The 17th Annual Roland Batten Memorial Lecture
Speaker: Beverly Eichenlaub
- By Simone Blaise-Glaunsinger
THE 17th ANNUAL ROLAND BATTEN MEMORIAL LECTURE
on Architecture and Design will be presented by
Tuesday, OCTOBER 25th at 6:00 P.M. in
301 WILLIAMS HALL at The University of Vermont.
The lecture is sponsored by the Roland Batten Memorial Fund, Truex/Cullens and Partners Architects, and The University of Vermont’s Department of Art and Art History.
Lessons from Detroit: Architecture as an Agent of Change
“From the moment I arrived in Michigan, I focused on the abandoned landscape. My interest was spurred by the rapid pace of depopulation and the ensuing demolition of unclaimed houses. I made work in response to the palpable history of place, installing devices to manifest memory embedded in site. I harvested forgotten fences, reconstructing these remnants to challenge cultural attitudes about material value. I inserted myself into the exurban fabric, acting now as “citizen-architect”, by acquiring and altering cheap parcels of discarded land chosen specifically for their proximity to an extinct public housing project. Here I have built a small platform – an overlook from which to view this overgrown property and nearby lake; an installation intended to defy the social stigma that clings vehemently to this beautiful land.”
– Master’s Statement Excerpt; Beverly Eichenlaub, 2014
Beverly spent two years in residence at the Cranbrook Academy of Art, conducting design research and making work in direct response to the extreme condition of the built environment in the greater Detroit area. The research and work explores the cultural construct of value related to land, land use and material, focusing on a heavily depopulated residential area of Pontiac, Michigan. The resultant body of work engages architecture as an activist platform upon which to investigate and illuminate the condition of the built environment, to provide an alternative perspective on place as a catalyst for change. Beverly will present a survey of her studies, installations, and proposals as well as a select sampling of work by other architects and designers working in the Detroit area who, in their own ways, are engaging with the soul-searching question of what it means to be an architect in a community of distress.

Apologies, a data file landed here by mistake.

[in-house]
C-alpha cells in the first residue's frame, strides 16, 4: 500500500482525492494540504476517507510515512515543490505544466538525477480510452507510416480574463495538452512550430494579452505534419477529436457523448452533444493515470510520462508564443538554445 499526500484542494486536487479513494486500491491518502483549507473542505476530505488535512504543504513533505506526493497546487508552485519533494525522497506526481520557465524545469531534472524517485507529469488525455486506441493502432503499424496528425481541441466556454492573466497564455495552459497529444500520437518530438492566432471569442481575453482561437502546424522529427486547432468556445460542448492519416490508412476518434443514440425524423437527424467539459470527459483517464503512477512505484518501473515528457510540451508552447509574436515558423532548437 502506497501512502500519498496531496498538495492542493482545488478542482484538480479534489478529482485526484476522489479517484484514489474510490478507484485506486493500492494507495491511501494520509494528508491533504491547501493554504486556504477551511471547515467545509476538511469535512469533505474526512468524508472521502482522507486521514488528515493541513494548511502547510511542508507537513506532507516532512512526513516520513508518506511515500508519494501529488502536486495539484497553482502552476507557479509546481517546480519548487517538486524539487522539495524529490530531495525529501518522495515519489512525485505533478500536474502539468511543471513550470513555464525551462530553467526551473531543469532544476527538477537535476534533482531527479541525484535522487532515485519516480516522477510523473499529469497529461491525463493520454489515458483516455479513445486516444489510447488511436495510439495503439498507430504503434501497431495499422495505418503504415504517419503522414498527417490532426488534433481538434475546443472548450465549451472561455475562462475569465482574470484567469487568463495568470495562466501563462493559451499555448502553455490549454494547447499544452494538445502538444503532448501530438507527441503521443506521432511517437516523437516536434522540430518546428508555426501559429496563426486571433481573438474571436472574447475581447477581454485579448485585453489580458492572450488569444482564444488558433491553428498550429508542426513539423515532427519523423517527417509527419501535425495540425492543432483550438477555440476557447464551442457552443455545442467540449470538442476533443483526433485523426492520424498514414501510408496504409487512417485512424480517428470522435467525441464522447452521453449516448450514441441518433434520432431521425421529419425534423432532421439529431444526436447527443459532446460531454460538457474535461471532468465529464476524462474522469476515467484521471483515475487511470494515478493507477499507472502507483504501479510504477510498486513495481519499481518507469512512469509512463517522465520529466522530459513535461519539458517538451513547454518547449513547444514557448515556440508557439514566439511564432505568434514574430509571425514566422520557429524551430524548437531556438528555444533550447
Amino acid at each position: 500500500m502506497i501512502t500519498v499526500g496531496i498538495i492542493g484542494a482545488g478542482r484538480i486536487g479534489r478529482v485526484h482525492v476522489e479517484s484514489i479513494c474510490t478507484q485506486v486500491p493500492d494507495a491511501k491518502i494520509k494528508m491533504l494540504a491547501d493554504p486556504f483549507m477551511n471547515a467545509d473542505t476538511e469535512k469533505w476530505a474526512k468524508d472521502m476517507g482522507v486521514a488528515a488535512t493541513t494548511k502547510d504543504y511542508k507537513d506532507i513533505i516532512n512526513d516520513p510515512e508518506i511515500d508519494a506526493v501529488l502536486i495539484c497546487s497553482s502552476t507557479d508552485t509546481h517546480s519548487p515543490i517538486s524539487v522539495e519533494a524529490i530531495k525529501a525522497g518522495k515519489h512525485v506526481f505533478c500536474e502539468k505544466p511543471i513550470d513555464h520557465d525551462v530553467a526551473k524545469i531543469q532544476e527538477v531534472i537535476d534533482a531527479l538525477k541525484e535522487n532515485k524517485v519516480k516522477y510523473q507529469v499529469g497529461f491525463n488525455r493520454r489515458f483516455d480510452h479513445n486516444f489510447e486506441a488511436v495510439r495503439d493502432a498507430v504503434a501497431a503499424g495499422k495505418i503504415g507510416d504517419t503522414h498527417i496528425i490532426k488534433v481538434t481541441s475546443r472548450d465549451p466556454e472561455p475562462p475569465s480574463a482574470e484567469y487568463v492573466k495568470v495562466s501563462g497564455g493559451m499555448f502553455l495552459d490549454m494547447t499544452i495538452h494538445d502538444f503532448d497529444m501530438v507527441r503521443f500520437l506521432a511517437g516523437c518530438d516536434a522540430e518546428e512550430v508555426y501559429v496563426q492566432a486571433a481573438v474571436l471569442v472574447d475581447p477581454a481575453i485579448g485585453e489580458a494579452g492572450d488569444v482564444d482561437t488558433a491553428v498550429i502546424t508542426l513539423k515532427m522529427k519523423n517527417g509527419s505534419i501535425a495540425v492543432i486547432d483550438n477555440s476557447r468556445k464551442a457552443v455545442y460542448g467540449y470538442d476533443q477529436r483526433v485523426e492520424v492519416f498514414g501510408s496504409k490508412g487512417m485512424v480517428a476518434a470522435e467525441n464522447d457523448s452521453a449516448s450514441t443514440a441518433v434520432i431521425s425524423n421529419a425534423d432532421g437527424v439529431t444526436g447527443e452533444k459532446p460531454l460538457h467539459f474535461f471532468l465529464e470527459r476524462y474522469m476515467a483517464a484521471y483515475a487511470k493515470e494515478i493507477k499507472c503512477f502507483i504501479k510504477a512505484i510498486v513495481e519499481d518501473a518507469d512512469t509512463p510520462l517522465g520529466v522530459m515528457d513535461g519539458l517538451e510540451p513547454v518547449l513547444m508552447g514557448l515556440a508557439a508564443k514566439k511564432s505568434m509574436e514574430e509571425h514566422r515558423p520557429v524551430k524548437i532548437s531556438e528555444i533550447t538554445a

Beverly Eichenlaub is a principal at Premises Architecture PLLC in Plattsburgh, New York, with professional design and teaching experience in architecture, urban design, interiors and experiential graphics. She is an engaged activist, addressing issues including land use and community identity via curatorial and installation work. Beverly holds a post-professional Master of Architecture from Cranbrook Academy of Art and Bachelor of Architecture from the University of Cincinnati.
The events are free and open to the public.